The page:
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Man who stole from his employer is ordered to pay restitution, as a condition of probation

American Samoa High Court building

Pago Pago, AMERICAN SAMOA — A former employee of Y&J Store convicted of stealing from the company has been ordered to pay restitution of $3,913.04, as a condition of his 5-year probation.

Faleulu Esau appeared in court last week for sentencing.

Esau, who was released on bond, was initially charged with stealing and embezzlement, both class C felonies, punishable by imprisonment of up to 7 years, a fine of up to $5,000 or both.

But under a plea agreement with the government, accepted by the court last month, Esau pled guilty to the amended charge of conspiracy to commit stealing, a class D felony, punishable by imprisonment of up to 5 years, a fine of up to $5,000 or both.

With his guilty plea, Esau admits that he assisted his co-workers in stealing goods — valued at more than $100 — from his former employer, by loading the stolen items on to a truck.

Defense attorney Rob McNeill asked for a probated sentence, saying his client is truly remorseful and he takes full responsibility for his actions. He said Esau has learned his lesson and wants to move forward with his life.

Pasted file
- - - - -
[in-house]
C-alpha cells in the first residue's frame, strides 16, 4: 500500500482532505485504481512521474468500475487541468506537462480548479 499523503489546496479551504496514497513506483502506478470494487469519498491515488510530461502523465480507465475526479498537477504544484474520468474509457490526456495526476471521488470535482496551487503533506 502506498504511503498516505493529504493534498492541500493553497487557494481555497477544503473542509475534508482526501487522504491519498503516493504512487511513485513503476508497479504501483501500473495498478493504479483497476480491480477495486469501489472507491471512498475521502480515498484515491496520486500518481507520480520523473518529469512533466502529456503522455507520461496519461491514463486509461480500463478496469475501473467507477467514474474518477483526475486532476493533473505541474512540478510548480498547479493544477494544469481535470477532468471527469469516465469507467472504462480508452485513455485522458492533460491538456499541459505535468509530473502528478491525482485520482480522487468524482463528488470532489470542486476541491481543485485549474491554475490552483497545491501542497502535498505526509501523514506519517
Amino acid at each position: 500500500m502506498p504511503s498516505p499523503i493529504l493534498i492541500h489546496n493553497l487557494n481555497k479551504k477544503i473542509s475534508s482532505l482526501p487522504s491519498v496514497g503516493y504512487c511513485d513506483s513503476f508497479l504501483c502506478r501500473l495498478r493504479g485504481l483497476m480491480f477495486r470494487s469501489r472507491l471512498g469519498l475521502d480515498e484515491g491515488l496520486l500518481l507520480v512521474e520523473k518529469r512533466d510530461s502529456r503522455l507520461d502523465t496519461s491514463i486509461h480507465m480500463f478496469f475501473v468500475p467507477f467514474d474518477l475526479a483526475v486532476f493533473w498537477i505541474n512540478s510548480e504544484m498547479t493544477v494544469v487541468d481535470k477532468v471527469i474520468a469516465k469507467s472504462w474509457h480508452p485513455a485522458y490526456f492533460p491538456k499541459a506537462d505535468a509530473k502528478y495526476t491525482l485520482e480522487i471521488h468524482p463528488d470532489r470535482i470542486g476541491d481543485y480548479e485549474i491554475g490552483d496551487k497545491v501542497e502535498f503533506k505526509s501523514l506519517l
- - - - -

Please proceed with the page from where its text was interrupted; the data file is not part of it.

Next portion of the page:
According to McNeill, Esau is a family man who works very hard for his wife and 3 children.

In response to Chief Justice Michael Kruse’s inquiry about Esau’s immigration status, McNeill said  his client’s ID is valid until next year and Esau is currently employed by another company that considers him a valuable employee.

Prosecutor Doug Lowe agreed with placing Esau on probation, under the condition that he pay restitution of $3,913.04

According to the court, Esau helped his co-workers by taking stolen goods from the warehouse and putting them on the back of a truck. Esau positioned himself in a place where he was easily viewed on the store’s surveillance camera.

When police reviewed the footage, Esau and his co-workers were easily identified.

Kruse said the court believes Esau is truly remorseful and his early admission to the charges against him is one of the factors the court has considered for sentencing.

Esau was sentenced to 5 years imprisonment and a fine of $5,000. Execution of sentence is suspended and Esau is placed on probation for 5 years, subject to several conditions.

He has to serve 20 months at the Territorial Correctional Facility (TCF). Execution of detention will commence by order of the court.

Upon release, Esau has to immediately depart the territory and remain outside of its borders for the duration of probation. However, this condition is stayed until further order of the court.

Esau is also ordered to pay full restitution and he is not to make any contact with his former co-workers, who are also his co-defendants in this case.

Kruse reminded the defendant that if he wishes to be with his family and children in the territory, he has to comply with all the conditions of probation, including the condition that he remain law abiding and pay restitution.